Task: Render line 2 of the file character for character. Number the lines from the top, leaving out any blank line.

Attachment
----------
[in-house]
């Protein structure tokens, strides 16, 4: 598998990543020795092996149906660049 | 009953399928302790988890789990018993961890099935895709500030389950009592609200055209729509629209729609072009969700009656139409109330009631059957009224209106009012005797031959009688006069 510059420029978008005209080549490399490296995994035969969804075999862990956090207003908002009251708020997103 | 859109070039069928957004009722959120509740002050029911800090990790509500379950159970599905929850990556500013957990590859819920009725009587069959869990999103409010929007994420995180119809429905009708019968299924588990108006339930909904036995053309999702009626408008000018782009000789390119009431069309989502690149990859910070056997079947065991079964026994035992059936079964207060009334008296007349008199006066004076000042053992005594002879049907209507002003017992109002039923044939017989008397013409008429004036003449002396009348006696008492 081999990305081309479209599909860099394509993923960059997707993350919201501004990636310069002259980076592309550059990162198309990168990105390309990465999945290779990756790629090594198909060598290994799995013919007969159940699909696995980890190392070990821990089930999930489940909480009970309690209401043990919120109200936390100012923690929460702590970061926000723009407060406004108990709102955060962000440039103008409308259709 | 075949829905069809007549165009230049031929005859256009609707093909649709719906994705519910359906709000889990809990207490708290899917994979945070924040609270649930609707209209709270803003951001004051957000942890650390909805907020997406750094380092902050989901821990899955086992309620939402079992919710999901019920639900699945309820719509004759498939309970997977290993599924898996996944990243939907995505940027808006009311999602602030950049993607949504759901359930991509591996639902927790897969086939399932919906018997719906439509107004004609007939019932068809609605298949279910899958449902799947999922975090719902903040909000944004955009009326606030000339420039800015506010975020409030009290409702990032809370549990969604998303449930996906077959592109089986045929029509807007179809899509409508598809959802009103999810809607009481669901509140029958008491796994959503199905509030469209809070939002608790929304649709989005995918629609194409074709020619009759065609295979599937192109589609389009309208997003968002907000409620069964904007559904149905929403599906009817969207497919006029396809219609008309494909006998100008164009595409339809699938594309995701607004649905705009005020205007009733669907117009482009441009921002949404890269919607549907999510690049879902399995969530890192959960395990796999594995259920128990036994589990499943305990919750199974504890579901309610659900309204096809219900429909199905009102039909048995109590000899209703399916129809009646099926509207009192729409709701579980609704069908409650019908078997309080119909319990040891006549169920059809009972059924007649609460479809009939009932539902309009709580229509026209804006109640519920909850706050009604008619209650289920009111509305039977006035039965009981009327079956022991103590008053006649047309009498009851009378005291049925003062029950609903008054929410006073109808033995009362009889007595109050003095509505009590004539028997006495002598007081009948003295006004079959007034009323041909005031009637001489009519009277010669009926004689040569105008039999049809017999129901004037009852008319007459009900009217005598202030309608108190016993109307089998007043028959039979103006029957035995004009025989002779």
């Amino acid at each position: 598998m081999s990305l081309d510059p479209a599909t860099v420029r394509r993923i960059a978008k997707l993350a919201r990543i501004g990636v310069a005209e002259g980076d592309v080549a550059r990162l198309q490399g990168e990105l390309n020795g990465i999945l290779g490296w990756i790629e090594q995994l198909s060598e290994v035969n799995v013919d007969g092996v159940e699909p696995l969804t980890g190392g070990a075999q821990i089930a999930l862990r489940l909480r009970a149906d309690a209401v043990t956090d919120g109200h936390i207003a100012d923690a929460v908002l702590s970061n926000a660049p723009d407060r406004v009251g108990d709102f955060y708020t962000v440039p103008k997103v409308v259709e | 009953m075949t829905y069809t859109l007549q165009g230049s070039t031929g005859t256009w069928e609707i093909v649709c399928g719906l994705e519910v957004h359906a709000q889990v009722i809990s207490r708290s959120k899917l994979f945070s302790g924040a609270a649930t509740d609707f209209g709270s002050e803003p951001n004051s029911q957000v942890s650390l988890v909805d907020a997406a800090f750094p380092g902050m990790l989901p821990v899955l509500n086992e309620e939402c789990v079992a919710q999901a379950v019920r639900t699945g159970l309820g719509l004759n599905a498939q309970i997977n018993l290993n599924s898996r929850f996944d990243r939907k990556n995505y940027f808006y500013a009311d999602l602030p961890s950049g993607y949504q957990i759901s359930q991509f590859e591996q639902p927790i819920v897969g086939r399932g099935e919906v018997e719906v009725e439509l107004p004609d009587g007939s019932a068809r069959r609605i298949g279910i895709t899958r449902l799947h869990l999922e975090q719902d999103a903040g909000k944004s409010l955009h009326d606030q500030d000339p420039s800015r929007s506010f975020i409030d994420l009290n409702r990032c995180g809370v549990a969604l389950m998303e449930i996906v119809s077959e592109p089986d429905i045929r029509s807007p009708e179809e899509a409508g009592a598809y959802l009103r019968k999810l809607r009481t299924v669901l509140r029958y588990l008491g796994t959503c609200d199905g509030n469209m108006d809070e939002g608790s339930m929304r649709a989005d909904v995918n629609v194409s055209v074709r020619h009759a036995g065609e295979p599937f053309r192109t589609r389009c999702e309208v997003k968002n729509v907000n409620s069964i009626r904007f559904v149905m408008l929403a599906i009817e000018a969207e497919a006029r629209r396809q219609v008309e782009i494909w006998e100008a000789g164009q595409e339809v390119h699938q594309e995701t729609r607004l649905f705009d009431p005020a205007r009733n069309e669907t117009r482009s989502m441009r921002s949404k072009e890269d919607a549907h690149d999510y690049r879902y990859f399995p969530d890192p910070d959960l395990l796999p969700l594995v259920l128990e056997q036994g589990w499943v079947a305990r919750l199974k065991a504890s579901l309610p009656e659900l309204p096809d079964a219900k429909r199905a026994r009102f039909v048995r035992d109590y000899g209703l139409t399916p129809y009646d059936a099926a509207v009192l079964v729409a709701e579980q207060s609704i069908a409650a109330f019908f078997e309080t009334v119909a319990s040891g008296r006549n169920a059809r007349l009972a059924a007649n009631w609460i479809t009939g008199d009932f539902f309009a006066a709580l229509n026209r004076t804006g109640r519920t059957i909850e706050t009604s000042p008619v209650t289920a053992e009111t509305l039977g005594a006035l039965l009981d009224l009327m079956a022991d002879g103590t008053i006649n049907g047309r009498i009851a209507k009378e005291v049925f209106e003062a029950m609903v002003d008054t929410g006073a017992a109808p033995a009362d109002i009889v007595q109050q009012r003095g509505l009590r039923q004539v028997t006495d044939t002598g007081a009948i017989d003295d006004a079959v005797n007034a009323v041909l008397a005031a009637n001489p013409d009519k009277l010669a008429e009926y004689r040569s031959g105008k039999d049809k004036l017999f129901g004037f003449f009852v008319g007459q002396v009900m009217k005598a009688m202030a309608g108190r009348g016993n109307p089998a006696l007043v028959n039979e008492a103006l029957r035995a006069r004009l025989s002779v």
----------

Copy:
């Protein structure tokens, strides 16, 4: 598998990543020795092996149906660049 | 009953399928302790988890789990018993961890099935895709500030389950009592609200055209729509629209729609072009969700009656139409109330009631059957009224209106009012005797031959009688006069 510059420029978008005209080549490399490296995994035969969804075999862990956090207003908002009251708020997103 | 859109070039069928957004009722959120509740002050029911800090990790509500379950159970599905929850990556500013957990590859819920009725009587069959869990999103409010929007994420995180119809429905009708019968299924588990108006339930909904036995053309999702009626408008000018782009000789390119009431069309989502690149990859910070056997079947065991079964026994035992059936079964207060009334008296007349008199006066004076000042053992005594002879049907209507002003017992109002039923044939017989008397013409008429004036003449002396009348006696008492 081999990305081309479209599909860099394509993923960059997707993350919201501004990636310069002259980076592309550059990162198309990168990105390309990465999945290779990756790629090594198909060598290994799995013919007969159940699909696995980890190392070990821990089930999930489940909480009970309690209401043990919120109200936390100012923690929460702590970061926000723009407060406004108990709102955060962000440039103008409308259709 | 075949829905069809007549165009230049031929005859256009609707093909649709719906994705519910359906709000889990809990207490708290899917994979945070924040609270649930609707209209709270803003951001004051957000942890650390909805907020997406750094380092902050989901821990899955086992309620939402079992919710999901019920639900699945309820719509004759498939309970997977290993599924898996996944990243939907995505940027808006009311999602602030950049993607949504759901359930991509591996639902927790897969086939399932919906018997719906439509107004004609007939019932068809609605298949279910899958449902799947999922975090719902903040909000944004955009009326606030000339420039800015506010975020409030009290409702990032809370549990969604998303449930996906077959592109089986045929029509807007179809899509409508598809959802009103999810809607009481669901509140029958008491796994959503199905509030469209809070939002608790929304649709989005995918629609194409074709020619009759065609295979599937192109589609389009309208997003968002907000409620069964904007559904149905929403599906009817969207497919006029396809219609008309494909006998100008164009595409339809699938594309995701607004649905705009005020205007009733669907117009482009441009921002949404890269919607549907999510690049879902399995969530890192959960395990796999594995259920128990036994589990499943305990919750199974504890579901309610659900309204096809219900429909199905009102039909048995109590000899209703399916129809009646099926509207009192729409709701579980609704069908409650019908078997309080119909319990040891006549169920059809009972059924007649609460479809009939009932539902309009709580229509026209804006109640519920909850706050009604008619209650289920009111509305039977006035039965009981009327079956022991103590008053006649047309009498009851009378005291049925003062029950609903008054929410006073109808033995009362009889007595109050003095509505009590004539028997006495002598007081009948003295006004079959007034009323041909005031009637001489009519009277010669009926004689040569105008039999049809017999129901004037009852008319007459009900009217005598202030309608108190016993109307089998007043028959039979103006029957035995004009025989002779």